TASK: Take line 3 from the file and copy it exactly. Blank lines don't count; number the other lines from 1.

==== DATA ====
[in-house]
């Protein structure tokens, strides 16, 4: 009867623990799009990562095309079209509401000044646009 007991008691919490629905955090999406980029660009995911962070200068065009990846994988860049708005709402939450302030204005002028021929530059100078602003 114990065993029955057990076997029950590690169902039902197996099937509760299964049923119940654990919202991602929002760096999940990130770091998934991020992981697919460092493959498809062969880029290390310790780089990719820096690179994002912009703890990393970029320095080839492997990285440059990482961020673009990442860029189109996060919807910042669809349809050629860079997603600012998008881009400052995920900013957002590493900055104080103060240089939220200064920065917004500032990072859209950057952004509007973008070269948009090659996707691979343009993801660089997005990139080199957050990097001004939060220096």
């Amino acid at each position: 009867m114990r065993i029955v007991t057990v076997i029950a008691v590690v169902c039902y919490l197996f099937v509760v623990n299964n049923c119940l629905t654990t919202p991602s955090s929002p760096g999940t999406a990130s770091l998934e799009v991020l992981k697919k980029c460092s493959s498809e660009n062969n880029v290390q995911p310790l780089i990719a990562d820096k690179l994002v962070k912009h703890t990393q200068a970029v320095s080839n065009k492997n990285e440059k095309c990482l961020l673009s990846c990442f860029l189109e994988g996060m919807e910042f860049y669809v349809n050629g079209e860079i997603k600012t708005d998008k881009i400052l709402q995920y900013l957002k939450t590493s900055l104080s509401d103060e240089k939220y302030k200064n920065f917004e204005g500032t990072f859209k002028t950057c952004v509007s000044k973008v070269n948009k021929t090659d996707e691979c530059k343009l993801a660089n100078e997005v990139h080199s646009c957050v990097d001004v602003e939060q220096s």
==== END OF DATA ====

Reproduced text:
């Amino acid at each position: 009867m114990r065993i029955v007991t057990v076997i029950a008691v590690v169902c039902y919490l197996f099937v509760v623990n299964n049923c119940l629905t654990t919202p991602s955090s929002p760096g999940t999406a990130s770091l998934e799009v991020l992981k697919k980029c460092s493959s498809e660009n062969n880029v290390q995911p310790l780089i990719a990562d820096k690179l994002v962070k912009h703890t990393q200068a970029v320095s080839n065009k492997n990285e440059k095309c990482l961020l673009s990846c990442f860029l189109e994988g996060m919807e910042f860049y669809v349809n050629g079209e860079i997603k600012t708005d998008k881009i400052l709402q995920y900013l957002k939450t590493s900055l104080s509401d103060e240089k939220y302030k200064n920065f917004e204005g500032t990072f859209k002028t950057c952004v509007s000044k973008v070269n948009k021929t090659d996707e691979c530059k343009l993801a660089n100078e997005v990139h080199s646009c957050v990097d001004v602003e939060q220096s």